Written by Vinny Messana, email@example.com Thursday, 27 February 2014 12:42
Every basketball player has a niche, or a reason they are on the team, but the measure of a truly valuable player is their versatility. The more that a player can bring to the table, the more of an impact they will have on the team. An easy way to quantify that is through double-doubles. DeAndra Scott, senior forward at Old Westbury, has made her impact felt in the Skyline Conference through the consistency of her double-doubles.
Scott was recently named Player of the Week for the Skyline Conference, but really made a name for herself last season when she collected a bevy of accolades, including Skyline Conference Player of the Year and All-ECAC Metro Region First Team. She averaged 18.5 points and 10.2 rebounds per game. It is no small accomplishment to average a double-double for a season, something only a handful of NBA players can do. Scott followed that up with a tremendous 2013-’14 season in which she is averaging 22 points and 11.2 rebounds per game. The ever humble athlete is not satisfied with individual accomplishments.
“I feel that those awards come with hard work,” said the St. Albans native. “My goal was to play in the championship and I haven’t been able to do that,” she added. The Skyline Conference is a strong league that is currently led by Farmingdale State and Mt. St. Vincent College. The Panthers are out of contention for the conference, much to the chagrin of Scott.
Early in the season, it appeared they would have a chance to enter the postseason as one of the lower seeds, but their season hit a snag on Saturday, Dec. 7, when they were defeated by St. Joseph’s in overtime. They were unable to right the ship and lost their next five contests. This effectively put their season to a premature end.
Nevertheless, Scott has put together a terrific career for the Panthers and is sad to see her time come to an end.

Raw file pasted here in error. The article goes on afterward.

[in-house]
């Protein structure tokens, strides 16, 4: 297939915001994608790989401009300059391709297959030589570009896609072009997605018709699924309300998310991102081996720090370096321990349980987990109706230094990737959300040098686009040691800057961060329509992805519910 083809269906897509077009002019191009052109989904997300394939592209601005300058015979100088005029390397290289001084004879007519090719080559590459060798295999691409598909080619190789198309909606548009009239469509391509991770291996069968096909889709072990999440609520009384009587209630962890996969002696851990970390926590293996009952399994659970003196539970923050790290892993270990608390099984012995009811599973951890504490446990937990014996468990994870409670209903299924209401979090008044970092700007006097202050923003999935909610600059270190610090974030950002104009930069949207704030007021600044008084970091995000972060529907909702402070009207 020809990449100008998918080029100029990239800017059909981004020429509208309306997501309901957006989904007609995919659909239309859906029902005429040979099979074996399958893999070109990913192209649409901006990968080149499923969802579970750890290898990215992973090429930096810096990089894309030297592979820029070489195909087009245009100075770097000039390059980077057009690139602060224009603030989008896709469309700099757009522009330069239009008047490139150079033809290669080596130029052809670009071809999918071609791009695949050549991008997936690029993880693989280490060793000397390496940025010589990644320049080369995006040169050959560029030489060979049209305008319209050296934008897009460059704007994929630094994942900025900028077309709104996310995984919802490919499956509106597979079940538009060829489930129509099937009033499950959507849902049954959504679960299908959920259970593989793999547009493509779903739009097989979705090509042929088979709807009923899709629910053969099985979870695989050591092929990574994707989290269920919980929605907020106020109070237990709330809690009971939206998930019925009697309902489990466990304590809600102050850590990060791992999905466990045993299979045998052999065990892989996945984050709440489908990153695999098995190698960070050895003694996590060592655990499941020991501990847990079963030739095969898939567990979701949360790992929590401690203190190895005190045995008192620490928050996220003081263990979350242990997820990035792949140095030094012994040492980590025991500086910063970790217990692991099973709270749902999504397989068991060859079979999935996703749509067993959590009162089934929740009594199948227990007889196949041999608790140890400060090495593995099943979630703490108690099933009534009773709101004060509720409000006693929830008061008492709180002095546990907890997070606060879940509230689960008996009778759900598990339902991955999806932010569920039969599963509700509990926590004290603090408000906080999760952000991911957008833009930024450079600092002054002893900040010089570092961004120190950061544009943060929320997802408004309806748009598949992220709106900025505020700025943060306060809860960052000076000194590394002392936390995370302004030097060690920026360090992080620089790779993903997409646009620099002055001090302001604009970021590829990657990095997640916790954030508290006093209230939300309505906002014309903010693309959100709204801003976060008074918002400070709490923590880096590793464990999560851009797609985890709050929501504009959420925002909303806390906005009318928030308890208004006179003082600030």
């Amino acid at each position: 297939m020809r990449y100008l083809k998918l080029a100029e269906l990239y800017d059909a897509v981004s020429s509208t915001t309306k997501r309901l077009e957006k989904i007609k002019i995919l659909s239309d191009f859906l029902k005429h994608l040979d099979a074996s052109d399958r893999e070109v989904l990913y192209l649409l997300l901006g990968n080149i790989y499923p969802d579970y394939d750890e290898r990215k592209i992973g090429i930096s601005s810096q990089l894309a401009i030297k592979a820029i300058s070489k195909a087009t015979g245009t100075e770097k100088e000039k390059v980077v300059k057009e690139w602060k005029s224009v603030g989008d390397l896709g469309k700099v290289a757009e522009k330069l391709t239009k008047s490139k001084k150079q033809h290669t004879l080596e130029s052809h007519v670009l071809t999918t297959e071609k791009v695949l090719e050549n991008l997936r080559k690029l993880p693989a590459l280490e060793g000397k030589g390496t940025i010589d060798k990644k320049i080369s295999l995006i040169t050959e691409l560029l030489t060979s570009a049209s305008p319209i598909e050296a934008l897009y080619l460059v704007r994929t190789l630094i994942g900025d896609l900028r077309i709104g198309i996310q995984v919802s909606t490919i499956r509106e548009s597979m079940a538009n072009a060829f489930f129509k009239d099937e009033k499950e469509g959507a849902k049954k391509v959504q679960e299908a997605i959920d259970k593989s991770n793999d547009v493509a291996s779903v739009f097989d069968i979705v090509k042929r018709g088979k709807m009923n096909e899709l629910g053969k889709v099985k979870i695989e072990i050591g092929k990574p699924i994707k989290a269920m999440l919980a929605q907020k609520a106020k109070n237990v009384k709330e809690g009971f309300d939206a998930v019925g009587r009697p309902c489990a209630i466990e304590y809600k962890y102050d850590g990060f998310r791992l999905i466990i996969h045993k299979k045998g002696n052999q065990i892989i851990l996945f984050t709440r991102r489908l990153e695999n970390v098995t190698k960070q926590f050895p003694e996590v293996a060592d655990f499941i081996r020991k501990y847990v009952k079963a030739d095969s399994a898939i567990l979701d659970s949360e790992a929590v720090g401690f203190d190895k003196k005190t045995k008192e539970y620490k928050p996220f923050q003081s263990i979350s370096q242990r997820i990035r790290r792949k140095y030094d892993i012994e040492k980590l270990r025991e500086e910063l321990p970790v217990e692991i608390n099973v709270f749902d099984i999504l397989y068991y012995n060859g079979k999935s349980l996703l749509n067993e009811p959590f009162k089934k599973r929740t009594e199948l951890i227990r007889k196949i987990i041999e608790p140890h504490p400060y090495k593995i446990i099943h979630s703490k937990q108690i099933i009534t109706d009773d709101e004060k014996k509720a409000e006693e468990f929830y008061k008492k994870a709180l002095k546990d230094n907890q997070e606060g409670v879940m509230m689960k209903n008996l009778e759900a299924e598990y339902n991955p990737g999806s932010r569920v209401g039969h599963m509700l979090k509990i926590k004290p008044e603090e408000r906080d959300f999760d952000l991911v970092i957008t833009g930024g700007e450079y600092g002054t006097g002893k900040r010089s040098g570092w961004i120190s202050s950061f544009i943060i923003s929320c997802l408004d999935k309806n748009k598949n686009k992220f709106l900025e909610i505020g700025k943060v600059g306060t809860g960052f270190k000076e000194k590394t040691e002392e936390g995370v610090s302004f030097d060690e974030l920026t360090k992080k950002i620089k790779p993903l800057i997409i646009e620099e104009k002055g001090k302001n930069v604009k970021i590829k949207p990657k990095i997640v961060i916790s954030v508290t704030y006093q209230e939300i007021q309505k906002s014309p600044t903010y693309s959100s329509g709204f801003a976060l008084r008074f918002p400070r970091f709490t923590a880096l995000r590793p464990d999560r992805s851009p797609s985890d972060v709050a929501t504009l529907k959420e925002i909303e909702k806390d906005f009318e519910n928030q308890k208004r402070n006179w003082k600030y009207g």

“I’m going to miss everything about college basketball,” she said. “The team, the bus rides, the practices and the atmosphere,” she concluded. She noted that she has improved her game significantly during her career as well. “In high school I was a good player, but you can see the difference now,” she said. She went on to add that, “as a freshman I was coming off the bench and I worked my way up.”
Look no further than the stats. Numbers never lie, and it tells the tale of a player that embraced her increasing role and became not only the premier scorer on the team, but a dominating presence in the low-post. Her point-rebound numbers improved from 8-6 as a freshman in 2010-11, to 11-8, to 18-10 and now 22-11. She is also playing 34.7 minutes per game. Those numbers are similar to superstar NBA forwards DeMarcus Cousins and LaMarcus Aldridge.
Four years later and Scott is about to play out the final few games with the program. Now she is moving her sights to post-graduation life, which does not involve basketball. Scott is looking to attend grad school, but it is still in the early stages of determining her decision. She is majoring in media and communications at Old Westbury but will be pursuing a career in marketing.
Life will go on for the Panthers — players graduate every season — but it will be difficult to replace a productive player like Scott who is leading the team in points by a margin of 221, and rebounds by a margin of 148. After all, players that average double-doubles do not grow on trees nor do leaders who inspire their teammates.